There are several contributors on the market of open source: volunteers, Linux distribution companies, companies with a single open source program as their main product, hardware vendors, end-user businesses and their contractors, service businesses, government, academic and scientific researchers. The synthetic comparison of the actors is to be found in the appendix section. 
i. Volunteers – this activity starts from a hobby and it does not imply a financial motivation. It gradually becomes volunteering.
ii. Linux distribution companies – they work mainly as integrators of the work of others, they do a lot of maintenance work in order to eliminate bugs for their paying customers and they do original open source software development to enable their product or a new market. Today we are experimenting the second generation of open source business plans: some Linux distributions are trying to imitate proprietary software. Behind their costly box of software or per-seat license is a product that the customer could acquire without charge through other channels. The best name for this business model is proprietary open source, as services are offered but the business is operated in the proprietary box-software model. It is important to emphasize that not all Linux distributions engage in proprietary open source, and that proprietary open source is not the dominant business model for open source software development (ex: Red Hat, Novell).
iii. Companies with a single open source program as their main product – these can be of three types: mixed open source and proprietary licensing model (My SQL AB, Sleepycat Software), a core open source program with proprietary software accessories (also called widget frosting, ex: Sendmail Inc.), pure open source plus services model.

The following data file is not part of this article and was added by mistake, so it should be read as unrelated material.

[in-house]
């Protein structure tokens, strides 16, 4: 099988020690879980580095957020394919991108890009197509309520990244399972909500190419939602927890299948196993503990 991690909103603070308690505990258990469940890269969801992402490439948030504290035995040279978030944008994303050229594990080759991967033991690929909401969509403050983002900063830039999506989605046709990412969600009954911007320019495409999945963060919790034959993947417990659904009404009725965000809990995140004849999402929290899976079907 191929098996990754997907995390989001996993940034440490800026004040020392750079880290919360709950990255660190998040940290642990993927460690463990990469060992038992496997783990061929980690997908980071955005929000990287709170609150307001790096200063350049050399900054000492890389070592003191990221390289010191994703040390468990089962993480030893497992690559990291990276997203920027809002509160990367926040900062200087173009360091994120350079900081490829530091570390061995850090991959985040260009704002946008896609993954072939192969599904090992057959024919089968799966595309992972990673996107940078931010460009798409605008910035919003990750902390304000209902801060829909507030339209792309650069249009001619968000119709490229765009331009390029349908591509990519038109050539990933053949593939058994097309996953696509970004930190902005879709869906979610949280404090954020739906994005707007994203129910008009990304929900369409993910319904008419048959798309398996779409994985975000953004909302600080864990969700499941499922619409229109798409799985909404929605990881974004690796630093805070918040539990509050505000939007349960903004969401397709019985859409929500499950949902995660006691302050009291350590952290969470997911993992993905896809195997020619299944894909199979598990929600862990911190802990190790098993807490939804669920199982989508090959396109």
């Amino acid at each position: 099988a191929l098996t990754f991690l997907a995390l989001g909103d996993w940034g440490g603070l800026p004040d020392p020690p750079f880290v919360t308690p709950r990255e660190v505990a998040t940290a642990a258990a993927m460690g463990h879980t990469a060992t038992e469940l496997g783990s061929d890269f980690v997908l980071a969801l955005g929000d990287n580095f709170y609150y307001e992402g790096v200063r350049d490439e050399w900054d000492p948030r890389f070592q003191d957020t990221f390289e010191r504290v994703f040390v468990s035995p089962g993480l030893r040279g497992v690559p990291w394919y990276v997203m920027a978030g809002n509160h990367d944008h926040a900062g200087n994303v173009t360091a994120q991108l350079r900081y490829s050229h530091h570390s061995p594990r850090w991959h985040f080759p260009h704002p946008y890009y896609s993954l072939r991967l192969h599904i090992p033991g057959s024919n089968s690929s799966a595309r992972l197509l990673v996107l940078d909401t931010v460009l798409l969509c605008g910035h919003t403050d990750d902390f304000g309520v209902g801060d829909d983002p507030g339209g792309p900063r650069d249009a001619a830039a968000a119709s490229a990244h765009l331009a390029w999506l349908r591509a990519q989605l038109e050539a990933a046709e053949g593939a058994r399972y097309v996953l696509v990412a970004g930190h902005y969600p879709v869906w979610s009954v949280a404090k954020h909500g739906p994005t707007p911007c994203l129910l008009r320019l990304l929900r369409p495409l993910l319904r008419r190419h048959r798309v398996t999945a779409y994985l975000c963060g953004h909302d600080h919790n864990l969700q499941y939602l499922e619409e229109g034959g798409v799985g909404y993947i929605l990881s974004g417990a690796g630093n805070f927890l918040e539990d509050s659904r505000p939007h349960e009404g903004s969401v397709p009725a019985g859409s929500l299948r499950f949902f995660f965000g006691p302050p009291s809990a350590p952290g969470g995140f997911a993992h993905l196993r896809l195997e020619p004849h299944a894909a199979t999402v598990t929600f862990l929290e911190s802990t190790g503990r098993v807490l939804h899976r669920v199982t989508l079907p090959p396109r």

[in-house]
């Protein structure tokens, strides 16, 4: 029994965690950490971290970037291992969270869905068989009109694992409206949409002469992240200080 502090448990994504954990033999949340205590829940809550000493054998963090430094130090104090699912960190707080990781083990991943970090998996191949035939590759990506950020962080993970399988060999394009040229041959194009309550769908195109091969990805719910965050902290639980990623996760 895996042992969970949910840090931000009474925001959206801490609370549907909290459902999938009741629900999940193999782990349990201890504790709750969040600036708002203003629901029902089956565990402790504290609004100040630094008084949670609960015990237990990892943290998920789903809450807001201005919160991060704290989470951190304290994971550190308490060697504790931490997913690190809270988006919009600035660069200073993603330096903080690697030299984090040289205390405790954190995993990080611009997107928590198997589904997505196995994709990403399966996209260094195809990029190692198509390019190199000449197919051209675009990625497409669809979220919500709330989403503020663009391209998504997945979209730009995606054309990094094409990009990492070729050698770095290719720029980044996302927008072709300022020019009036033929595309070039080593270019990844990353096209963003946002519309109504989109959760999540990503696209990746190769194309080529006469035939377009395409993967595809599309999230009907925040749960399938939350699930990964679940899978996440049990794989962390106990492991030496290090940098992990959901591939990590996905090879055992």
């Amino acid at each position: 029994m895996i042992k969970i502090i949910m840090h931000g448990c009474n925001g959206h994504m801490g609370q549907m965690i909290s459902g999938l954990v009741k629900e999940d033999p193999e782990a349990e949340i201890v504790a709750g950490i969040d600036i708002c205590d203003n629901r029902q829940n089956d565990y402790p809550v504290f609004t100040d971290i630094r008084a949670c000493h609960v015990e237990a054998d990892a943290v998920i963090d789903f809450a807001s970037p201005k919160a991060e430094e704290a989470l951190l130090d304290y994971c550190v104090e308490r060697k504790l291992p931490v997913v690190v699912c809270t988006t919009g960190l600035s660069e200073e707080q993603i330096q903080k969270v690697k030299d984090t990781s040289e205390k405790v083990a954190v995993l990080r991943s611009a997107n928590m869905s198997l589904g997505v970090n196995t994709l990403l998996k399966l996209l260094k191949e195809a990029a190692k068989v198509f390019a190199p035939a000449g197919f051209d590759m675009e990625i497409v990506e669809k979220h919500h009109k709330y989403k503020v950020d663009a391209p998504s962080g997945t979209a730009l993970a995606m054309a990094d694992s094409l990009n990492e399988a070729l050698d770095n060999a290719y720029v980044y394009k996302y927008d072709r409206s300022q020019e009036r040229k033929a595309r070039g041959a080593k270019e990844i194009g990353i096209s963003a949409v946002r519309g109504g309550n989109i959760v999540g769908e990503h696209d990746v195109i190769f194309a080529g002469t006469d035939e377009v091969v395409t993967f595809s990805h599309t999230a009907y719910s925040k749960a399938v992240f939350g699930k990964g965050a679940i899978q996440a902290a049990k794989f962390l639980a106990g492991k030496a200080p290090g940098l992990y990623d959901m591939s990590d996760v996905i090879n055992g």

iv. Hardware vendors – they produce open source because there is no conflict between open source and differentiation for them as there is in a software company. This activity enables sales, does not reduce their hardware-based business differentiators and thus it does not threat the profit centre (ex: IBM, HP).
v. End-user business and their contractors – their contributions come from the internal software support and development staff, or contractors supporting the company (ex: eBay).
vi. Service businesses – they participate in the development and maintenance of open source programs, but not intensively in any one.
vii. Government – it provides services that enable economic and social activities.
viii. Academics and scientific researchers – they are usually graduated. In science the maxim is publish or perish and it holds true for open source as well. To be considered valid, scientific research has to be capable of being duplicated. Some research work is performed by unsalaried students.
 See Appendix no. 7 for a comparison